The purpose of this conversation was to offer a unique way of discussing the source of morality if you do not have a religious faith (at least from my perspective). I think Faithfool and I could have gone for much longer than this however I believe we’ve each had enough space to make our cases. I do hope that this conversation will add to a growing number of conversations between people of faith and those without. As Faithfool pointed out recently to me, “we are not the only ones having this conversation”.

I do want boil down my primary answer to Faithfool’s question, “On what basis do you decide what good is?” Essentially my answer came down to “we are”. The combination of humanity’s experience, rational thinking and a scientific worldview is an extremely powerful tool or set of tools for understanding reality and the correct moral actions. I believe that this offers a better alternative to blind faith (a bit redundant I admit). I believe that moral actions have always been determined by human reason and that religion all too often captures/justifies immoral behavior at a certain point in time and that fossilizes and becomes incontrovertible dogma.

I am willing to accept uncertainty since a scientific worldview will never offer complete knowledge or certainty. I am willing to accept the possibility that we will make the wrong choices however and perhaps more importantly unlike many religious faiths we have a self-correcting mechanism in place.

Dear God, WTF?!

An Open Letter to God

Dear God,

Heard from a friend today, who reminded me of everything wrong in the world.  Children in sex slavery in Cambodia.  Where the hell are you?  And where were you when the Holocaust happened?  Or slavery?  Or the Taliban?  Or the crusades?  Where?

So I sit, waiting for you to split the sky and come down, burning to a crisp every twisted bastard among us.  I sit, weeping, rocking gently in my chair.  I breath in the air-conditioned coolness.  I look up at the white ceiling of my new house, waiting for you to tear off the roof.  I fume with anger, and then I remember: I had forgotten.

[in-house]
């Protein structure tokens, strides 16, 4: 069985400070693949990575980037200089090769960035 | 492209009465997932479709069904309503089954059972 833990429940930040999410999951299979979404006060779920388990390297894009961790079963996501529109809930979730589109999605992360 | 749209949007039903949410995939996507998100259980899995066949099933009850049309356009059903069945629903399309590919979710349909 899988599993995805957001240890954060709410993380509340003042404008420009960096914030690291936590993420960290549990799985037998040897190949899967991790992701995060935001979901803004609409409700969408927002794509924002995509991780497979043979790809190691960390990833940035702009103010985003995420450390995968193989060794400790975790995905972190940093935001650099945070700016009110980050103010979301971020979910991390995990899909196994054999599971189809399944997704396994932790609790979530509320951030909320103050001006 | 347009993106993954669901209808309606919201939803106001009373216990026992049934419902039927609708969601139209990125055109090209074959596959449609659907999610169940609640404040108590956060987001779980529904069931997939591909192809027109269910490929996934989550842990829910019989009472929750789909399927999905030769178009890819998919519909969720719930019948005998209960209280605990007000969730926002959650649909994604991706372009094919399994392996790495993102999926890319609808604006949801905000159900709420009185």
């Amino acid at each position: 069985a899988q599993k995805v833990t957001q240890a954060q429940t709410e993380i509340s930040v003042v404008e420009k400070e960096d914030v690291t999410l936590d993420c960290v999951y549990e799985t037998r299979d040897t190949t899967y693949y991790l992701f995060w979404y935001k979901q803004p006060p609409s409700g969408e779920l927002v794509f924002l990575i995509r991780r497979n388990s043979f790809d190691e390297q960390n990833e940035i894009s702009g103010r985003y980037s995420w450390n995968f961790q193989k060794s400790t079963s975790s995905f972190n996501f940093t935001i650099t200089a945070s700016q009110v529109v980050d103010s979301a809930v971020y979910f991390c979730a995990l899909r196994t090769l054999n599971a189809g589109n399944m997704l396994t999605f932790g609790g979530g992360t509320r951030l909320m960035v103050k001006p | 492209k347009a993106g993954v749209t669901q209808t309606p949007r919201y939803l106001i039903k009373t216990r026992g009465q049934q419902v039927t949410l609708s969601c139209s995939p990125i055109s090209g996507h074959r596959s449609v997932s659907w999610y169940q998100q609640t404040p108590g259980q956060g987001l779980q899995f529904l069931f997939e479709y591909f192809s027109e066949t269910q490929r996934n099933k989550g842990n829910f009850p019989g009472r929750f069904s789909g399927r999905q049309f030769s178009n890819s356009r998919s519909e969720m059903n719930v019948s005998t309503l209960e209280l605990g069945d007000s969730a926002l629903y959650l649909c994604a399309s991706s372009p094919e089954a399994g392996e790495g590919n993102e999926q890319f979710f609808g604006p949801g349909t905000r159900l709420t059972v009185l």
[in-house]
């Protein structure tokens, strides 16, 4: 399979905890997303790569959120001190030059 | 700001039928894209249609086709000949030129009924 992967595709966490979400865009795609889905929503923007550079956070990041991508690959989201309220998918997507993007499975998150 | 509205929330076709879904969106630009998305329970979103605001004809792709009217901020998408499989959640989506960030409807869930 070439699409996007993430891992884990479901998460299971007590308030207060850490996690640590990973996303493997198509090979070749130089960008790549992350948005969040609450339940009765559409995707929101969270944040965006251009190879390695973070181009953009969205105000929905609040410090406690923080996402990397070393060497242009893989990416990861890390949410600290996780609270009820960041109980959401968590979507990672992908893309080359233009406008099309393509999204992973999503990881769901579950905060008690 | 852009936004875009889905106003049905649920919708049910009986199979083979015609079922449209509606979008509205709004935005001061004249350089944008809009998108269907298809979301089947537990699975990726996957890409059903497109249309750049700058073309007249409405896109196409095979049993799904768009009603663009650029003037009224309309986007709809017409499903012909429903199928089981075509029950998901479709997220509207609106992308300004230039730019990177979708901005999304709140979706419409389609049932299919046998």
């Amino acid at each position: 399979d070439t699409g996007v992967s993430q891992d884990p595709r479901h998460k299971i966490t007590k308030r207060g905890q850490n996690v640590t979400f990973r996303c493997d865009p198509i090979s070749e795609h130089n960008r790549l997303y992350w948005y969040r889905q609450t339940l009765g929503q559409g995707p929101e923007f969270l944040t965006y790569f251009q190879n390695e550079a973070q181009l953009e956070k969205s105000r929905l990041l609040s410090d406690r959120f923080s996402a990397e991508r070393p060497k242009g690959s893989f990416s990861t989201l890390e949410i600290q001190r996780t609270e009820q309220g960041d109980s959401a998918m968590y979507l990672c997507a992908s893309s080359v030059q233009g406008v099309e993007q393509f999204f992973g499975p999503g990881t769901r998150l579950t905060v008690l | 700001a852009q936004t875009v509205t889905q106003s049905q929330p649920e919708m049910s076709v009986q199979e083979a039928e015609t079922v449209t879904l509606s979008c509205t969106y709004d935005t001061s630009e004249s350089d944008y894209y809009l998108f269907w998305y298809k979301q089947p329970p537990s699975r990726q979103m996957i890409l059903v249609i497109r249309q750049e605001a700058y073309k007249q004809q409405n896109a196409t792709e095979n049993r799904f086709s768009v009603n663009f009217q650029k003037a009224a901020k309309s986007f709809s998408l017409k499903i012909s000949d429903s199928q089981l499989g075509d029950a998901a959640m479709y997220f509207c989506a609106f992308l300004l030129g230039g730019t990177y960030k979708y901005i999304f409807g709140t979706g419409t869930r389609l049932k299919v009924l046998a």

I have known for the years about the child sex trade.  A friend in college did recon and sting operations with the International Justice Mission.  But I forgot.  I became comfortable, distracted, self-centered.  I was so busy being so excited about how many hits my blog got today.  Screwed-up bastard that I am, I forgot to care.

If you’re waiting for me to be ready, God, before you come down… if that’s what’s holding you up, thanks, I guess.

If you’re waiting for me to take action, God, if that’s what these children need… help me!  Help them!  Help me help them!

We need you.  I don’t know how much longer we can wait.

Learning to Love the Opposition

What We Can Gain By Agreeing to Disagree

Most blog conversations, like most real-life conversations, represent like-minded individuals giving each other feedback.  I love it when a friend of mine posts a comment along the lines of “What you said was awesome!”  I can’t get enough of that.  In fact, the blogosphere might have even more affirmation than real life.  Maybe that’s why we love to be plugged in so much.

But what I really can’t get enough of: respectful disagreement expressed with clarity.  No matter what your religio-political-philosophical worldview, I hope you can agree: we can learn a lot from each other, especially when we disagree.

I want your atheism to help me be a better Christian, showing me the ways in which my faith and practice are lacking.  I want to see Buddhist Katy helping Mary Kay to be more Jewish.  I want Michael Moore to help W. to be a better Republican.  Why?  Because if we’re ultimately concerned with pursuing what is true and good, we help each other in that pursuit, even if our conceptions of truth and good differ as much as our ideas for how to live in light of them.